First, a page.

WARREN - Local murder suspect Claudia Hoerig's citizenship was revoked by the Brazilian government about a month ago, according to simultaneous announcements made Wednesday by U.S. Rep. Timothy J. Ryan and Trumbull County Prosecutor Dennis Watkins.
Ryan and Watkins have continued to pressure the Brazilian government to return the woman to the United States to face trial in Trumbull County in the 2007 murder of her husband, Air Force Maj. Karl Hoerig.
Karl Hoerig was found dead inside the couple's Newton Falls home, shot in the back of the head. Claudia Hoerig was charged with aggravated murder after fleeing the area for Brazil, where she was born.
Ryan called revocation of her citizenship the first step toward extraditing the woman to Trumbull County to stand trial for murder.
''For over six years, Claudia Hoerig has lived as a free citizen in Brazil despite being accused of murdering her husband, Major Karl Hoerig, in cold blood,'' Ryan said.
''With help of Karl's family, a dedicated group of his supporters and Trumbull County Prosecutor Watkins and his team, I have worked hard to bring Claudia Hoerig back to the United States to face prosecution for murder.
''Karl Hoerig flew nearly 200 combat missions in Iraq and Afghanistan. Now it is our duty to honor his memory and service to our country by seeking justice for him and his family members,'' Ryan said.
Watkins said, ''I applaud the government of Brazil for taking action. They took an important step. The family will now have closure with the return of Claudia.''
Watkins said he was contacted by Paul Hoerig, the victim's brother, who has served as a spokesman for the family, and he forwarded an item that he found printed in an official Brazilian government publication noting the loss of her Brazilian nationality on July 3.
Watkins said Hoerig's finding has been confirmed by the Office of International Affairs in the U.S. Department of Justice.
''The executive branch of their government finally took action. That's great. We're still checking to see what if any appeals she may have in this process,'' said Watkins, who in 2010 turned down any idea of traveling to Brazil to stage a murder trial there as that country suggested.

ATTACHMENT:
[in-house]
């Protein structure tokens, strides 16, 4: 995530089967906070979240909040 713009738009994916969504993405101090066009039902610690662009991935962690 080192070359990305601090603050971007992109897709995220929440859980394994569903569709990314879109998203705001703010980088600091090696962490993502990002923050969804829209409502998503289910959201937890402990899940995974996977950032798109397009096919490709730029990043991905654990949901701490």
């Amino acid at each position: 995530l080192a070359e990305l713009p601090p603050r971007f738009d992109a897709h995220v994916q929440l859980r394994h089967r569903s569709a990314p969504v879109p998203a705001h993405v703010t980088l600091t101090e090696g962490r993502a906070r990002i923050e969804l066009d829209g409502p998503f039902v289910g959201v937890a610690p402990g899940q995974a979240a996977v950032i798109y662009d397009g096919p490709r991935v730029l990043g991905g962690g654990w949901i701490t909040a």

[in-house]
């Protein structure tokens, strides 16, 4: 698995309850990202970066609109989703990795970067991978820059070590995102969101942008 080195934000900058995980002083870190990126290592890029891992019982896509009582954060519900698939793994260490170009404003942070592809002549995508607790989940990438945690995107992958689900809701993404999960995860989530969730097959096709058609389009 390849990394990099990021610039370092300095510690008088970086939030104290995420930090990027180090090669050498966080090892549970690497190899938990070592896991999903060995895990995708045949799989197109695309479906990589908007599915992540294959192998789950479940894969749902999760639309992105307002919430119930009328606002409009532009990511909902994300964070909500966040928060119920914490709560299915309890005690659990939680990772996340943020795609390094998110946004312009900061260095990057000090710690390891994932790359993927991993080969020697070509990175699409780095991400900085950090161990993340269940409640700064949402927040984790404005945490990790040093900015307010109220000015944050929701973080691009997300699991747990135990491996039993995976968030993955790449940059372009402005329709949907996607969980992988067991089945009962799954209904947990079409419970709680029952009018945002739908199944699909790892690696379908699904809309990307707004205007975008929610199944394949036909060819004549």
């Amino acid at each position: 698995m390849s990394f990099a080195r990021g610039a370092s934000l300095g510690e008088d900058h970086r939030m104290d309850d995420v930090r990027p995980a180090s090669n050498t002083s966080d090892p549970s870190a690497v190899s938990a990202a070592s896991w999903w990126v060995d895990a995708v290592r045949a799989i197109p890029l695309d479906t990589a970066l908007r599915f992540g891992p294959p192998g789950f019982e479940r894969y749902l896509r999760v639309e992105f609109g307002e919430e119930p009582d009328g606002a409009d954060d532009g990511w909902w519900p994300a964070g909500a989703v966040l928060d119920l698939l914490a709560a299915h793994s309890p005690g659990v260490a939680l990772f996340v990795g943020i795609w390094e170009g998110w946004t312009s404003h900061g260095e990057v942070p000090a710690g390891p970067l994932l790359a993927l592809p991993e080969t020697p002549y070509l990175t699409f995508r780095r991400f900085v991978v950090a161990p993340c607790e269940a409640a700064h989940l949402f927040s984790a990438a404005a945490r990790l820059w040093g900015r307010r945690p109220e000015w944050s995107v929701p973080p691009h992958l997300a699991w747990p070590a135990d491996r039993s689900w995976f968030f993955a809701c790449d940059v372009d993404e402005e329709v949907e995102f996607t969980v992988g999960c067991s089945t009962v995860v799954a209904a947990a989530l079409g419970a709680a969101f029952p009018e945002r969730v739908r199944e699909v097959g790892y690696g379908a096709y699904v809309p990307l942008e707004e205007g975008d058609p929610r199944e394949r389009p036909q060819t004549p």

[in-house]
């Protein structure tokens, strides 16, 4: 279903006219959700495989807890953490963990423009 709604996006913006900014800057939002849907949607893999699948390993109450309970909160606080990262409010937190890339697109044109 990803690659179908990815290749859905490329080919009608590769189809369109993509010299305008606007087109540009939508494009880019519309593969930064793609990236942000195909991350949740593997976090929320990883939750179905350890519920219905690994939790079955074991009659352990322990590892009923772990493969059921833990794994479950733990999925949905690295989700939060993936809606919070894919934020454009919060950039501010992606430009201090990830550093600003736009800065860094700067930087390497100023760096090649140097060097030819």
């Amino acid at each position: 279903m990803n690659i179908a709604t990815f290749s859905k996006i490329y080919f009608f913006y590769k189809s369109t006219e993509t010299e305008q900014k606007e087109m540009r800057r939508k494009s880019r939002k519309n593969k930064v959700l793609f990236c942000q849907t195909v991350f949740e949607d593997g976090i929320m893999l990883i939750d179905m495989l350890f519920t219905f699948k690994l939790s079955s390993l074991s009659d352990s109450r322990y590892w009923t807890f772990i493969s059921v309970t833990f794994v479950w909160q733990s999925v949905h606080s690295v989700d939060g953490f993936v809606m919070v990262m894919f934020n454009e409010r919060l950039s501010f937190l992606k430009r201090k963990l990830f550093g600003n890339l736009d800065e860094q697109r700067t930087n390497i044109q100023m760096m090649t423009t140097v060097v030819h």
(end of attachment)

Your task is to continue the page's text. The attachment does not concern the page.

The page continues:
But that year, Watkins also questioned how the woman was afforded protection after ''unequivocally renoucing her citizenship to Brazil and choosing to become a citizen of the United States.''
In a letter to the Justice Department, Watkins referred to sections of the Brazilian Constitution that stated: ''Loss of nationality shall be declared for a Brazilian who acquires another nationality unless there was imposition of naturalization by foreign rules, to the Brazilian resident in foreign state, as a condition for him to stay in its territory or for the exercise of civil rights.''
''And in Claudia's case there was no coercion or force making her to denounce Brazil. She could have maintained dual citizenship, but she didn't,'' Watkins said. ''It was all voluntary.''
She became a U.S. citizen in 1999, but continued to claim her Brazilian citizenship, to the point of evading arrest and taking advantage of Brazil's laws that prohibit extradition of its citizens.
In April, Ryan, while at a Defense Subcommittee on Appropriations meeting, asked Secretary of Defense Chuck Hagel to personally review a decision by the Air Force to award a very lucrative contract to build planes to a Brazilian-based company over a company based in Wichita, Kan.
Hagel, a Vietnam veteran, said he wasn't aware of the Hoerig matter and that he would review the contract award. The U.S. Government Accountability Office, likewise, was reviewing the contract award based upon a protest, Hagel said at the time.
In 2009, Ryan and former Congressman John Boccieri reached out to then-Secretary of State Hillary Clinton for help in getting an extradition hearing. Ryan also has written to others in the U.S. and Brazilian governments looking for help.
Two years later he introduced legislation that would block aid to Brazil, but the bill stalled.
And earlier this year, Ryan and Marietta Republican Bill Johnson aligned to introduce a pair of bills that would stop $14 million in U.S. aid to Brazil and another that would deny visas to Brazilians. The bills are in different committees.